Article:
Zento strolled down a granite sidewalk. Sparkling white skyscrapers loomed to one side. Hovercrafts zoomed by on the other, their path made straight due to running magnets in the street. Zento’s objectives overshadowed the sights.
He pulled a small piece of embroidered parchment from the inside pocket of his grey blazer. It read: 427 32nd Street. Zento stalled to check the sign on the next building. The wall shined brightly, undoubtedly coated in Lumin-Wax, a recent fad. A large bronze plate was fused above the doorway. The building was identified as “Medi-Core Corporate Headquarters”, with an address matching that on his slip. Zento grinned.
The room he entered into was vast and, truthfully, somewhat intimidating. Zento loved it. He made his way to the end of a line of people, the front of which was a granite desk managed by a dark-haired woman in a black dress. Zento ran his backstory through his head one last time. His name was Geori Henderon. He was the assistant to the CEO of the largest producer of medical machines on Karont, Medical Tech Inc. Sent by Medi-Core’s strongest rival, Joen Haridy Medical, Zento was to get some key information by sitting in on a meeting scheduled for today.
The line diminished quickly, leaving Zento face-to-face with the receptionist. “I’m here to attend a meeting on behalf of Medical Tech, Inc.,” he told her.
“I’ll need to scan some identification, sir,” she replied.
“Yes, of course.” Zento reached into his back pocket and presented the forged I.D. “My boss, the CEO, couldn’t attend. I’m his assistant.”
The receptionist took the card from Zento and ran it in front of a scanner, wired to the computer to pull up the database of authorized personnel. “Thank you, Mister Henderon,” she said, handing him the card. “The meeting is in the Conference Room on the sixteenth floor.”
Zento found an empty elevator and entered. He struck one of the lower panels on the back wall, stunning the security scanner that to him was common knowledge. The elevator ascended slowly, picking up a few suited men on its way. A computer voice came out of nowhere, and stated, “floor number sixteen.”
Zento stepped out onto smooth marble. He scanned the room plaques on the lustrous white walls as the door shut behind him. One of them, his destination engraved within, pointed down a hallway to his left. Zento took it casually.
Several doors down was the room he seeked. Inside sat eight men in similar garb to himself. They smiled up at him. “Samile Totoro,” one said before shaking Zento’s hand. “I’m guessing that you’re sitting in for Mister Brirri of Medical Tech?”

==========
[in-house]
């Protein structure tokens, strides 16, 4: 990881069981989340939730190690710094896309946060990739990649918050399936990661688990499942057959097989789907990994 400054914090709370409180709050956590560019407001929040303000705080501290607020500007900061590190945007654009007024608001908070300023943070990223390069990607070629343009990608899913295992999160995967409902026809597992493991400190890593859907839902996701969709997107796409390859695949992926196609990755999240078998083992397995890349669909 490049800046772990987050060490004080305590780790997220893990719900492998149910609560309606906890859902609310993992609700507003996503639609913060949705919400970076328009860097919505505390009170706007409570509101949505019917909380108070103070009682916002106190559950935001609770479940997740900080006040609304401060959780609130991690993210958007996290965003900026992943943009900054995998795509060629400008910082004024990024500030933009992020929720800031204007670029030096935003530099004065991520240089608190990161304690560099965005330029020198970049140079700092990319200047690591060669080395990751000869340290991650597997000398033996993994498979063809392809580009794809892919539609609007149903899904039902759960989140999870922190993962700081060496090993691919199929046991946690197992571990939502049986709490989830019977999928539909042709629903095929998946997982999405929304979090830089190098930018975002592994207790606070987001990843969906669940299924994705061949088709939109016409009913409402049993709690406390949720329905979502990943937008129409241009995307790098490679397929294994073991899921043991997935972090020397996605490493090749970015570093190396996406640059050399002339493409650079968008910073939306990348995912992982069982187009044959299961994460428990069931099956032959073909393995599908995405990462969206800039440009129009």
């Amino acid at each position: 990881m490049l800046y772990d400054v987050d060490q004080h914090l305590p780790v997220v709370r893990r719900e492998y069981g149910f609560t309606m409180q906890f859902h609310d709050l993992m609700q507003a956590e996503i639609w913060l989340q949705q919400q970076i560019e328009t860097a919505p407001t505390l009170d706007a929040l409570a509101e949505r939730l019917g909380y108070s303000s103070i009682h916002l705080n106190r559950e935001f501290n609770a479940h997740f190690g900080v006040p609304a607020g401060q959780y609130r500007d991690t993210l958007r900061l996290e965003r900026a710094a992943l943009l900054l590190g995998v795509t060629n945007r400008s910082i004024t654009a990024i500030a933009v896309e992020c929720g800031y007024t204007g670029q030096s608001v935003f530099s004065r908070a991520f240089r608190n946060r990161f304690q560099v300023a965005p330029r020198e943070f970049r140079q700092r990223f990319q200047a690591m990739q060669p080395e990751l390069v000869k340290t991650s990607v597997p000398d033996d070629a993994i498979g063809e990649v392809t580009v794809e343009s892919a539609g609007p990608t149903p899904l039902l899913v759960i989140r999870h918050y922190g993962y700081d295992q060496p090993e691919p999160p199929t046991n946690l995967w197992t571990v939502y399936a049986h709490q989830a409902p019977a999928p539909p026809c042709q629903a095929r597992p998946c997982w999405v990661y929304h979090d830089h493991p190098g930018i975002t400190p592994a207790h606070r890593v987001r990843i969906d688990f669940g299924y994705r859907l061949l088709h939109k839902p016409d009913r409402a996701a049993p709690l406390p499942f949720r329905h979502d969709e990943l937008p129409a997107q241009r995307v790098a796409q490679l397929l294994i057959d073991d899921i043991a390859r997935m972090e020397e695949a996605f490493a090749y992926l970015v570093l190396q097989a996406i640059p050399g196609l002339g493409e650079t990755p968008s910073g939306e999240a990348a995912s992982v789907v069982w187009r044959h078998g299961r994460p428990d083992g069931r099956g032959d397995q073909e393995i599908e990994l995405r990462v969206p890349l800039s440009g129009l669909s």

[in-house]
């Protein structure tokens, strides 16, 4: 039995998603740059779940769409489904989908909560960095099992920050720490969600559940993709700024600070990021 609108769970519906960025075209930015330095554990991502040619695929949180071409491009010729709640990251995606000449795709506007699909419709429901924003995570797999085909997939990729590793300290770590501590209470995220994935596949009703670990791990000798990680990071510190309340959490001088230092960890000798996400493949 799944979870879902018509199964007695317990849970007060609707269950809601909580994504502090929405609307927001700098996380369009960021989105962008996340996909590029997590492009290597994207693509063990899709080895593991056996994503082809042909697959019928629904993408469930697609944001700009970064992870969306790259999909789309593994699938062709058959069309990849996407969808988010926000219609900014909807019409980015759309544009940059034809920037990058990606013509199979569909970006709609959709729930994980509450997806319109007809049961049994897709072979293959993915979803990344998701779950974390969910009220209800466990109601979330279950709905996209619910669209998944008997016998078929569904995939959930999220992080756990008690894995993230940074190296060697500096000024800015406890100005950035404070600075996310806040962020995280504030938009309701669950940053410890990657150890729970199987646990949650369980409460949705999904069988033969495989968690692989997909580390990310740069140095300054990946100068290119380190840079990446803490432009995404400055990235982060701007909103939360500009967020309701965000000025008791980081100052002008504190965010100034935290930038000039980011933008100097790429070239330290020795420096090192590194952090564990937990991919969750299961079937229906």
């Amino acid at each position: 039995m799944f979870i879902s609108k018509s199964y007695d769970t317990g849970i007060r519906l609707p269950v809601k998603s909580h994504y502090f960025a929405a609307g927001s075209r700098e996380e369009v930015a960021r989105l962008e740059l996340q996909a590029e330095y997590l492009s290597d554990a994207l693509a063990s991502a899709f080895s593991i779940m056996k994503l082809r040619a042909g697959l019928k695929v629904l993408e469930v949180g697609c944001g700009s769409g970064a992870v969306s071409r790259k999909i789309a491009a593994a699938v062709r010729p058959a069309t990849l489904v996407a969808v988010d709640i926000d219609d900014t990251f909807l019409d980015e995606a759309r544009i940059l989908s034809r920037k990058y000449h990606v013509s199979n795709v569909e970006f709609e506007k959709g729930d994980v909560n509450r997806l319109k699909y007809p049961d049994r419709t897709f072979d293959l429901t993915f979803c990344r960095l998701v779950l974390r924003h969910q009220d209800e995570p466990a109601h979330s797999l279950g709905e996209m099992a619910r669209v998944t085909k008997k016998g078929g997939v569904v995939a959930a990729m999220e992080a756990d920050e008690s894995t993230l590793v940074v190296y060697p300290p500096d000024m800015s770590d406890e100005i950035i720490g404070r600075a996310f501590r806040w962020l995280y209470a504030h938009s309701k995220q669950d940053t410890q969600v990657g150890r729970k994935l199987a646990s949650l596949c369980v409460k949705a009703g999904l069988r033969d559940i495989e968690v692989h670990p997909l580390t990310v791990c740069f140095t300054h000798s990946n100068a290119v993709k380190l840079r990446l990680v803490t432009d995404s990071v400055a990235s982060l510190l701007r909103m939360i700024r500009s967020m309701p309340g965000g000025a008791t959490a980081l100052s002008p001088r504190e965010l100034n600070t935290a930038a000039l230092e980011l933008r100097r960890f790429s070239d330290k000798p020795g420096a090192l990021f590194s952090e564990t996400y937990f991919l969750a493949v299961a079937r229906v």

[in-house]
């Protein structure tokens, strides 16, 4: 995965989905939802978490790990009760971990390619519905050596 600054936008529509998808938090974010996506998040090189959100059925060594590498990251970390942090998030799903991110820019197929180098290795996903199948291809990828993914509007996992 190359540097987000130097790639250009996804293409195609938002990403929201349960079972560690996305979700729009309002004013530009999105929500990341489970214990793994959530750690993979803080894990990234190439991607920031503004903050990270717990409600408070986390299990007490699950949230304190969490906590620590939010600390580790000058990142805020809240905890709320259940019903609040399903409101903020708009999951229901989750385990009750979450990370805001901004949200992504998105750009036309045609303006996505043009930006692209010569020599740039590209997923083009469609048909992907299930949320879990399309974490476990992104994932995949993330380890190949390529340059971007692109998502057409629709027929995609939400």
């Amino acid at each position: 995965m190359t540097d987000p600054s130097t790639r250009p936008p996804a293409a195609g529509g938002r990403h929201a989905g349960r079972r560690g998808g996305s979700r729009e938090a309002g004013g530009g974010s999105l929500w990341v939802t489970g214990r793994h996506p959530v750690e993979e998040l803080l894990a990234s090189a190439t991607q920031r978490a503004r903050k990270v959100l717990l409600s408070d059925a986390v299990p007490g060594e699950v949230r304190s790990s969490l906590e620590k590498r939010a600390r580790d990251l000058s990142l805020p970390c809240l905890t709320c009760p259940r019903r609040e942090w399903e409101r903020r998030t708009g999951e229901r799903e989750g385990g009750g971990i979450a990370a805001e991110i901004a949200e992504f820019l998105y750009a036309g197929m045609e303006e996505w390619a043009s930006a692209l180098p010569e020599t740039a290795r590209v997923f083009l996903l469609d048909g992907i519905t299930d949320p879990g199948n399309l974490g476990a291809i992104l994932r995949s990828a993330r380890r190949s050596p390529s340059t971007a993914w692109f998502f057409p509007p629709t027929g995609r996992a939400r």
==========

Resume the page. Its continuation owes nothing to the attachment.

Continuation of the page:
“Nice to meet you, sir, and yes, I’m the assistant CEO, Geori Henderon.”
The men in the room nodded simultaneously. One of them stood up with a small metal device in his hand. With the push of a button the machine expanded to the size of his chest. “Medi-Core third-quarter planning,” he said into a hole at the top of the expanded screen. A bulleted list laden with statistics popped up.
Zento’s mind blurred at all of the percentage signs. He pulled out a notebook and scrawled as the man spoke. The numbers didn’t matter much to him, but he didn’t want to lose an employer with a bad report, they were hard to come by.
After the list was taken care of and several slideshows run, the man shrunk his computer down and asked for questions. “Sir,” Zento said, “can you please repeat that part about raising the price of scans for newer hospitals?”
“Certainly. Our data has shown that eighty-seven percent of new hospitals are built in areas where one or more already exist within ten square kilometers. The average insurance coverage in hospitals less than one year old is twenty percent better than in older hospitals. Also, Medi-Core has recently upgraded their…” the man cut short.
Zento looked up from his pad and cursed.
“I thought you looked too young to be Geori Henderon. We need security!” bellowed Samile.
Zento bolted to the door as a zooming erupted outside. Two hovering robots flew in from his left and two more straight ahead. He reached up his blazer and pulled out a palm-sized laser pointer. At least it looked like a laser pointer. Zento drew back a switch on its top, coinciding with a buzz. The security bots closed in as the buzz morphed into a roar. White light blasted out in a narrow stream knocking Zento back and slicing through the bots in front of him with a flip of his wrist. He pivoted on the floor, blackening both a section of the wall and the mid-sections of the other two robots.
Zento whipped his head in both directions and disabled his laser. A glass wall reflected light in a pool several meters from his feet. He ran into the light while turning on the hidden bug behind his ear. “I need my transport moved up against the glass, stat.” A few seconds was the full duration of his pause before leaping into a free fall.